Thanks again for your support.

Offline BJC2020

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Re: Poor House Records
« Reply #5 on: Monday 19 October 20 11:44 BST (UK) »
A warm welcome to Rootschat from me also.

It really depends on the date your grandfather was firstly admitted, as often there is a 100 year closure on admission records in local Archives.

However if your grandfather was admitted before that - the local Archives covering that area probably have the records. There are some 'London' records on both Ancestry and Find My Past - might be worth checking if your grandfather's admission was within the dates they cover.

I have a Foundling - but much, much earlier than you. I was able to obtain a copy of his papers - in this case from London Metropolitan Archives - for a cost of course. These papers revealed who gave him his name - what he was dressed in -- where he was sent to be initially 'nursed' - and how he was despatched at age 6 (yes - age 6) - all the way to Ackworth in Yorkshire, where he became an 'apprentice' to a Master. The papers were very, very revealing.

However - the dates are important and it depends when your Grandfather was born, as to whether you will be able to access them.

Good Luck with this.


Thank you this does give me a little hope, I was also interested in the fact that you are researching family from Nenagh.  I have been researching my great grandfather on my mothers side, John Lloyd who was born in Nenagh in about 1834 I have his army parchment and visited Nenagh again with little success on tracking him down but plenty of typically Irish experiences during my trip.

Offline Ladyhawk

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Re: Poor House Records
« Reply #6 on: Monday 19 October 20 15:35 BST (UK) »
My grandfather is Edward Cowper he was born on 27/10/1889 and was discharged from the training ship Exmouth on 29 March 1905 aged 15 years according to one record I have found.  He was discharged to S.S. Oravia which I surmise sailed out of Liverpool where me and my family were born. 

He married my grandmother Margaret Catherine Blake one of five daughters of ships engineer George Blake.


Edward Cowper single born 1890 London, tram car cleaner
boarding with his future wife to be Margaret Catherine Blake and her mother on 1911 census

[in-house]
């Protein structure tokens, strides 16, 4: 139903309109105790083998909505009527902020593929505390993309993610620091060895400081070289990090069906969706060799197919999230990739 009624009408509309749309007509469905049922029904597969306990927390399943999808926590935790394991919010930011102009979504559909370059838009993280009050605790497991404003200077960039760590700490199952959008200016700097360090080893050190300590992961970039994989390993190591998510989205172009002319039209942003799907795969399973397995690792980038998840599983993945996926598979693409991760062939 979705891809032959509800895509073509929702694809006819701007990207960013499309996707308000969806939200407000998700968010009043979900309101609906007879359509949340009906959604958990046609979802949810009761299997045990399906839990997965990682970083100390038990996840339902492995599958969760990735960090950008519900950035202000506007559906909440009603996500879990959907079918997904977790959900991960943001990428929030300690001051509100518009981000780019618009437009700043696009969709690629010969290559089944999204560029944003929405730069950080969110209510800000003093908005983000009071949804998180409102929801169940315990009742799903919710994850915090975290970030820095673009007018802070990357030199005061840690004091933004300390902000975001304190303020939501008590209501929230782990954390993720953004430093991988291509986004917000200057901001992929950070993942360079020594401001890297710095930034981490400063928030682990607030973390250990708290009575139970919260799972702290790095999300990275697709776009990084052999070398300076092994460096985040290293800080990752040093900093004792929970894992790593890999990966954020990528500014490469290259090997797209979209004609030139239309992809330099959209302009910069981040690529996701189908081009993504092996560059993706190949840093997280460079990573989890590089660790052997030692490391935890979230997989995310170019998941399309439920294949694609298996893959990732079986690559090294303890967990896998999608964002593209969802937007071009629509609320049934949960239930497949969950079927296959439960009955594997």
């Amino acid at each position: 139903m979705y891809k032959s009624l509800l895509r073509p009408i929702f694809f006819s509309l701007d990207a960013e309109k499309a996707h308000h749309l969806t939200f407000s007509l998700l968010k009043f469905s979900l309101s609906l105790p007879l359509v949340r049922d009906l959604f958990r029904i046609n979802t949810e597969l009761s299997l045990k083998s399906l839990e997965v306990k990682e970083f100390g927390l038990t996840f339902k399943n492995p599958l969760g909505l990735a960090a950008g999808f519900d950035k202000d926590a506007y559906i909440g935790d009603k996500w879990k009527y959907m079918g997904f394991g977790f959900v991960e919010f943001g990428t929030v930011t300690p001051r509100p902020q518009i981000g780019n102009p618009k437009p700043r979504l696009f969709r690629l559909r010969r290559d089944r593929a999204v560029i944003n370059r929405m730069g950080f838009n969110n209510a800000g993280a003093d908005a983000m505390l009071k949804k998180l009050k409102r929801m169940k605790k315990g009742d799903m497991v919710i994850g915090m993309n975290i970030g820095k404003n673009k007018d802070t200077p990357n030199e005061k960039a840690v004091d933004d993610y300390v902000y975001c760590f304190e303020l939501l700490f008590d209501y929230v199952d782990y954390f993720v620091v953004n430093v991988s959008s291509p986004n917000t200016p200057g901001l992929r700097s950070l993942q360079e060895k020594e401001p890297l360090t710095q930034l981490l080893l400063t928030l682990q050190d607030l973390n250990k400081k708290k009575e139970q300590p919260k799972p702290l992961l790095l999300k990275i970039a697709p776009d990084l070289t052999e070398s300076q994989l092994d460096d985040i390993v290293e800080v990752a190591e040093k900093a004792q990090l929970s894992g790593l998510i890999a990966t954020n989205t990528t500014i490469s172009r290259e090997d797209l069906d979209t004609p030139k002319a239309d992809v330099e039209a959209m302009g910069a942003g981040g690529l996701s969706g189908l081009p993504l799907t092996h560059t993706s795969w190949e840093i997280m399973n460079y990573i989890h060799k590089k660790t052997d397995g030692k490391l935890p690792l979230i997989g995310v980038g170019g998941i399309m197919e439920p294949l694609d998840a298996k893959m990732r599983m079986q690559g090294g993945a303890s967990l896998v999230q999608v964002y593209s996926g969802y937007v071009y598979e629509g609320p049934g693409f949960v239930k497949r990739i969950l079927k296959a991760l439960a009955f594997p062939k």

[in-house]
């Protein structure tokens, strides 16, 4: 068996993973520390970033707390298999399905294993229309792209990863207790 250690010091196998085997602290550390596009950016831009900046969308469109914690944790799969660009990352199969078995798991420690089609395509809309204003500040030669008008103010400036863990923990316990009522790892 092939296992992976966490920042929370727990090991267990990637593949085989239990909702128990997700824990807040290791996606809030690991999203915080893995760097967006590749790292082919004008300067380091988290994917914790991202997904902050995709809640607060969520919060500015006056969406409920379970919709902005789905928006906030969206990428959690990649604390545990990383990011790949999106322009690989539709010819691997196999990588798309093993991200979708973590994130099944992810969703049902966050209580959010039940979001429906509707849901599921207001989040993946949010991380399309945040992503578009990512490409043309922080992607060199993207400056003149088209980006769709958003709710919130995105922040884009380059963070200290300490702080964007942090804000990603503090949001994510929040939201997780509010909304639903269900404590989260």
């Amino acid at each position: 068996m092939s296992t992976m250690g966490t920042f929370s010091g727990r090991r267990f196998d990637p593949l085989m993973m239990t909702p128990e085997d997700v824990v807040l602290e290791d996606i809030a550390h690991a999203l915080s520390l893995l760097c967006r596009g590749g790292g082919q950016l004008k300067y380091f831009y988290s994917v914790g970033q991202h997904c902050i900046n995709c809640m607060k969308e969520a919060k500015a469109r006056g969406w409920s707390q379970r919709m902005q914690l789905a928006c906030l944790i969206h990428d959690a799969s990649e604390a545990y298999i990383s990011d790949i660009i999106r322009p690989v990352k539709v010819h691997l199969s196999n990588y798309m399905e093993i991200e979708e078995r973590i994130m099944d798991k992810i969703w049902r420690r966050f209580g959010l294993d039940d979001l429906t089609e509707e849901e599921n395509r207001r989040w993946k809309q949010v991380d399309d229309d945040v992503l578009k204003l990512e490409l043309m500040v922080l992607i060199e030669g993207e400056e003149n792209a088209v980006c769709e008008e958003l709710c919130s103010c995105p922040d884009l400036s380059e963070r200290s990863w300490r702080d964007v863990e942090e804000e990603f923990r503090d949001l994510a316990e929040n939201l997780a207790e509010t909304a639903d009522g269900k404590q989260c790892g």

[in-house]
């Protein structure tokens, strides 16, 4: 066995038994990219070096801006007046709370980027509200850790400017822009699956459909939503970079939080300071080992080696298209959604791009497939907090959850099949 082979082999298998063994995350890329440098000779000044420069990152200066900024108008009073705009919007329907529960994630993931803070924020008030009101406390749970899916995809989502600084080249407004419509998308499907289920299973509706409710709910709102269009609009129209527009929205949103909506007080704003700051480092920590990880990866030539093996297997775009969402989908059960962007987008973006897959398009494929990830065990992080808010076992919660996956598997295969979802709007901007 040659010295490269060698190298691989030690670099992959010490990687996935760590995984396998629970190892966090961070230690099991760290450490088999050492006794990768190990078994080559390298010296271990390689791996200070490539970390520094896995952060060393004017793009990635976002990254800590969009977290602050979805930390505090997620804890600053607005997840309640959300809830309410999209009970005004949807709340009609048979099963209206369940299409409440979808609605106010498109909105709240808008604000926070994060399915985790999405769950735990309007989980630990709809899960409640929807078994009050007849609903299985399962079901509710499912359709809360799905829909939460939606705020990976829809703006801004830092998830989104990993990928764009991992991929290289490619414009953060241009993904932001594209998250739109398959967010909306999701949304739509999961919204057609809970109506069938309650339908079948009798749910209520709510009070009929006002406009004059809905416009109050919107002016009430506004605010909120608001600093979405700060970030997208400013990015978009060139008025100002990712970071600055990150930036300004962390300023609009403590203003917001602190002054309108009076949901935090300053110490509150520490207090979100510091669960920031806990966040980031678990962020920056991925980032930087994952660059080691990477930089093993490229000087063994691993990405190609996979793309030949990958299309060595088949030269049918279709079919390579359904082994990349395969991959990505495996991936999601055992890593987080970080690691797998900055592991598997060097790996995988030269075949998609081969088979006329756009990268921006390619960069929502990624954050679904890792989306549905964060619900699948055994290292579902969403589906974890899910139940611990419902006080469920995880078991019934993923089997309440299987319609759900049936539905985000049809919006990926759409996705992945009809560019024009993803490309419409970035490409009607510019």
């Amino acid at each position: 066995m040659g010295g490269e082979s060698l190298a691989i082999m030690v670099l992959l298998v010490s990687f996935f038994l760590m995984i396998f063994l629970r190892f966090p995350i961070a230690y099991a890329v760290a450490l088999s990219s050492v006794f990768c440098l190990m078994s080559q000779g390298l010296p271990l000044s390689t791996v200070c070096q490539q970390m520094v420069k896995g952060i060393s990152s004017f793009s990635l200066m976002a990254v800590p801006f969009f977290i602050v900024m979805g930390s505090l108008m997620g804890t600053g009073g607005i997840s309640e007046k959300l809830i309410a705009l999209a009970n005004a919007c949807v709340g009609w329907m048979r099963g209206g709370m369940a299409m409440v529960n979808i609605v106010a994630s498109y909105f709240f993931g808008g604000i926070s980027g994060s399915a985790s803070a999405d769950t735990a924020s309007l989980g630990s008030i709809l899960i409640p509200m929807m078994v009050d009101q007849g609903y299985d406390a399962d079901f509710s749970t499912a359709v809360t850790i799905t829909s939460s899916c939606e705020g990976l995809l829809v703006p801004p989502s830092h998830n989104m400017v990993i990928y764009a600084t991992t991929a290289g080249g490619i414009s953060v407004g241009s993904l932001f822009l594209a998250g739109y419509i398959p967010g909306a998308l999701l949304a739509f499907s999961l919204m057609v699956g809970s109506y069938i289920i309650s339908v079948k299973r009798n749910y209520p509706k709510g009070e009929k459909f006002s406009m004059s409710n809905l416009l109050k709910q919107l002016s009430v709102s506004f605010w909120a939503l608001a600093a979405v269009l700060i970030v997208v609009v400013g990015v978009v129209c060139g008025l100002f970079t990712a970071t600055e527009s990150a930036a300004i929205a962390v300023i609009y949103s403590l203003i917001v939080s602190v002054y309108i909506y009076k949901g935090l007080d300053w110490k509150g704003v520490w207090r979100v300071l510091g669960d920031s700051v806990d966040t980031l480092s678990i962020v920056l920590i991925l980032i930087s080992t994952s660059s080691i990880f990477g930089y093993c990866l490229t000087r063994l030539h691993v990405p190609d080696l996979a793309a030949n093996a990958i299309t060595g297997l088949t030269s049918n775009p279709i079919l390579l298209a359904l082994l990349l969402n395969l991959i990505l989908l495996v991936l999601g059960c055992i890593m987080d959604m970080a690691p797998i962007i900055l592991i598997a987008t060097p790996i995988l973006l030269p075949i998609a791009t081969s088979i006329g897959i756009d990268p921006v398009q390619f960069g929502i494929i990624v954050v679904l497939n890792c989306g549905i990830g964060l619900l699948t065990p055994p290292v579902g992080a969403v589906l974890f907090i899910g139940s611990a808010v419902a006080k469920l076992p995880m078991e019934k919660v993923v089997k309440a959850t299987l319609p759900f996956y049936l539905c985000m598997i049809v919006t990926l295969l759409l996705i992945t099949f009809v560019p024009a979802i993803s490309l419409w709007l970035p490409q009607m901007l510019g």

in Liverpool https://www.familysearch.org/ark:/61903/1:1:XWTG-7F7

Could this be Edward on 1901 census in Hampshire

Piece: 1090 Folio: 60 Page 13

James W Hickcox 37 Carter on farm
Eleanor Hickcox   39
Alice T Hickcox   4
Eleanor M Hickcox   3
Edith M Hickcox   8/12
Henry Garrett   11 foster son
Edward Cowper   10 Lambeth London, foster son

Census information Crown Copyright, from www.nationalarchives.gov.uk

Offline Pennines

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Re: Poor House Records
« Reply #7 on: Monday 19 October 20 15:45 BST (UK) »
That's a good find Ladyhawk -- pure supposition, but I wonder if the family took both their foster children from the Poor House/Workhouse?

I don't know if this applied as late as the 1900s, but 'Masters' used to be paid to take such children, and of course it got them off the costs they incurred in a Workhouse/Orphanage of feeding and clothing them. However maybe the early 1900s is a little too recent for that to have happened then.
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Offline Pennines

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Re: Poor House Records
« Reply #8 on: Monday 19 October 20 15:48 BST (UK) »
BJC -- re Nenagh -- yes my paternal grandmother and all her ancestors were born in Nenagh. The family came to Lancashire, presumably to work in the Mills - when she was only about 3 years old.

I was shocked when I started doing my family history to discover that I had an Irish Grandmother (my husband was Irish as well!!)
Places of interest;
Lancashire, West Yorkshire, Southern Ireland, Scotland.